This was interesting because last Spring, I went to see John Hattie speak at OISIE (thank you Regan for the invite!) Hattie presented on the information in his book Visible Learning. Basically, Hattie conducted a meta-analysis of over 800 of the different teaching strategies, initiatives, and factors we typically believe impact student achievement and ranked them according to their effect size on student achievement. The results were pretty surprising. Much of what we do in teaching has little or no impact whatsoever. However, Reciprocal Teaching was ranked 9th in its effect size. (To see the slides from his presentation click here; it is pretty powerful stuff!)
I spent the month of September getting to know my students as readers. Most of October was spent frontloading our Reading Goal - being metacognative readers and matching students with appopriate texts. Finally, in November, I was ready to create our Literature Cirlces.
As you know if you've been reading my previous posts, I've been reading Iqbal to my students. We tried using Today's Meet several times to have some of the students post what they were thinking as we read. This was very valuable because it showed other students what thinking goes on in a person's head while they are listening to and attempting to make sense of an oral text. But we only did it a few times because my students found it difficult to read the text on the screen and follow along with the story. We then switched to using an On-line Discussion Forum after the Read Aloud. This was much more successful. It allowed the students to see what a person is thinking after hearing the text. But they still need to know what people are thinking DURING reading, (or in this case listening).
I then introduced my students to the new teaching strategy "Reciprocal Teaching". I explained why we were doing it, and I also admitted that I had never used this strategy before, that it was an "experiment" and would be new learning for all of us. I think it is important to include students in why you are doing what you are doing and let them know that their input and feedback is important and necessary. We practised using the strategy while I read Iqbal aloud.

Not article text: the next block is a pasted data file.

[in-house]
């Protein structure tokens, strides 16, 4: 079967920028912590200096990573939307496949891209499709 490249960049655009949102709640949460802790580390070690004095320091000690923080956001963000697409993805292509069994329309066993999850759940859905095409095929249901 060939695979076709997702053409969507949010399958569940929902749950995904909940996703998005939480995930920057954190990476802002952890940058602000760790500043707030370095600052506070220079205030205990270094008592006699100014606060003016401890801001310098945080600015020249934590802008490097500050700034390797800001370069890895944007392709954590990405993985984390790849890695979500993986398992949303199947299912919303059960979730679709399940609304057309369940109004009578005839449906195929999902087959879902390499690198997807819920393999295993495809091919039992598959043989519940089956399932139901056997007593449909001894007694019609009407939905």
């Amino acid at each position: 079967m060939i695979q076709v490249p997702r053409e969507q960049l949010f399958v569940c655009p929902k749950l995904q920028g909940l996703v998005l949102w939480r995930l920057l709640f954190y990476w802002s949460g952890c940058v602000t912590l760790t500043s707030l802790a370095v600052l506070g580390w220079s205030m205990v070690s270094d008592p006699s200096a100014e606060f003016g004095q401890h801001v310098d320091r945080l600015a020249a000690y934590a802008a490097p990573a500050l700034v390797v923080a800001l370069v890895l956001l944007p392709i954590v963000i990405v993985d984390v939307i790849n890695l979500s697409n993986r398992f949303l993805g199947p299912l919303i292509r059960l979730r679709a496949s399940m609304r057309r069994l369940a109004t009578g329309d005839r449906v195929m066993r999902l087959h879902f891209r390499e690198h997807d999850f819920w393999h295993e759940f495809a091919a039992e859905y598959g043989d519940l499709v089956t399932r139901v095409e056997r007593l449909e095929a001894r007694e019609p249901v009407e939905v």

Reciprocal Teaching is a small group reading strategy. One student is chosen to be the "leader". But all group members are responsible for all parts of reciprocal teaching. It encourages dialogue as opposed to "sharing". Students ask questions about what they have read, (we use a Q-chart to help come up with "thick" and "thin" questions), they seek clarification for words or selections of the text that they don't understand, they summarize what they have read, and they make meaningful predications. You can find more about Reciprocal Teaching from the website Reading Rockets.
I put the students into their Literature Circle groups and introduced each group to their novel. I used Guided Instruction to help them through their first attempt at Reciprocal Teaching. I am very lucky in that I have an awesome student teacher. We do a lot of co-teaching, and because I have her, we can each do Guided Instruction simultaneously.
I found a PDF worksheet on the Reading Rockets website that I have adapted for my students. I think there has to be a written component to help keep the students on track and to make them accountable for their conversation. I encourage them to use jot notes, the worksheet is more for them than for me.
Here are some samples from my class. If you click on them, they will appear larger in a new window.
This is one we did together during Guided Reading.
Click here to get a copy of this Word Document that you can edit for your students and a copy of our Q-chart or Questioning Grid.